“According to Munn, the reason behind the design change is that the original Android prototype didn’t have a touchscreen, as it was meant to be a BlackBerry competitor. As such, Android’s architecture is meant to support a keyboard and trackball. Munn further claimed that after the original iPhone arrived in 2007, Google rushed to complete Android, but “it was too late to rewrite the UI framework”

        and as for

        ‘SET IT FREE FOR THE MASSES’

        SO IF I COPIED GOOGLE SEARCH ALGORITHMS AND USED IT FOR MY OWN SEARCH ENGINE GAVE IT TO THE MASSES WITHOUT ADS GOOGLE WOULD BE OK WITH THAT, WITH ME STEALING ITS IP ?

        (by your arguments the idea of search was all over the place. Yahoo was out first for example).

        PLEASE GET GOOGLE TO REPLY TO THAT SAYING “IT’S FINE”
        i bet you by next week there would be 10 search engines in Asia and Europe with Googles algorithms and search would be ‘cheaper’ (less ads) so why DON’T YOU CONVINCE GOOGLE TO DO IT FOR THE GOOD OF THEM MASSES?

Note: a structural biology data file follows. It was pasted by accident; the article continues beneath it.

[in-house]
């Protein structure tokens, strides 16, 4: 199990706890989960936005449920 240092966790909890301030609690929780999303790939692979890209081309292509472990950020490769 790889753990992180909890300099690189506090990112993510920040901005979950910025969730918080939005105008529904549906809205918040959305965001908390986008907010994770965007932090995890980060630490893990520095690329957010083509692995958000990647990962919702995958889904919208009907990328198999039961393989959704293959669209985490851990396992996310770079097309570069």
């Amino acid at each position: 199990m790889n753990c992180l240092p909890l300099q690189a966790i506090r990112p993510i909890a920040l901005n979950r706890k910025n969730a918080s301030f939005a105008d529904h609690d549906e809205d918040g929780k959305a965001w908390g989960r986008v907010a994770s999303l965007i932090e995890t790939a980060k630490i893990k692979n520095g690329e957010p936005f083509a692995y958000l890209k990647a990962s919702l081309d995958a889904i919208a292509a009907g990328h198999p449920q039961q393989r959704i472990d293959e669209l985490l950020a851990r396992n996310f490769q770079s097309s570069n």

(truth is Google threatened to sue Msft for Bing when it thought msft was using google to refine it’s search engine. Not copy but just use it to refine bing… )

      2. By way of exploring you logic Novac let’s imagine that you had a girlfriend and I came along and pointed out that your girlfriend is is conceptually similar to other preexisting girlfriends. Is it then my right to take her down to the local biker club and let everyone have a go?

  7. One small thing of interest: this is purely unscientific, but with regard to apple being for “old people”, I sure see a lot of teens and twenty-something’s using iPhones. I’ve seen this comment quite a lot and just don’t see it out in public. I also see a lot of other devices in use by people of the same demographics. Still, there seems to be no shortage of young people enjoying their iPhones.

    1. Agreed. It actually seems as if “old” people use Android – for most of them, this is their first “smartphone”, and since they don’t really know any better, they just get the cheap smartphone that the equally uneducated salesperson foists upon them.

  8. Nary a word in the article concerning Samsung’s massive PR budget that they use to buy off journalists and “independent” research organizations, whose inflated sales figures journalists then tout as genuine.

  9. If a person, company or country does not have integrity then it has nothing.
    And you can’t have a relationship without honesty.
    Apple should dump Samsung and the people of the world should not do business with South Korea if they do not have integrity.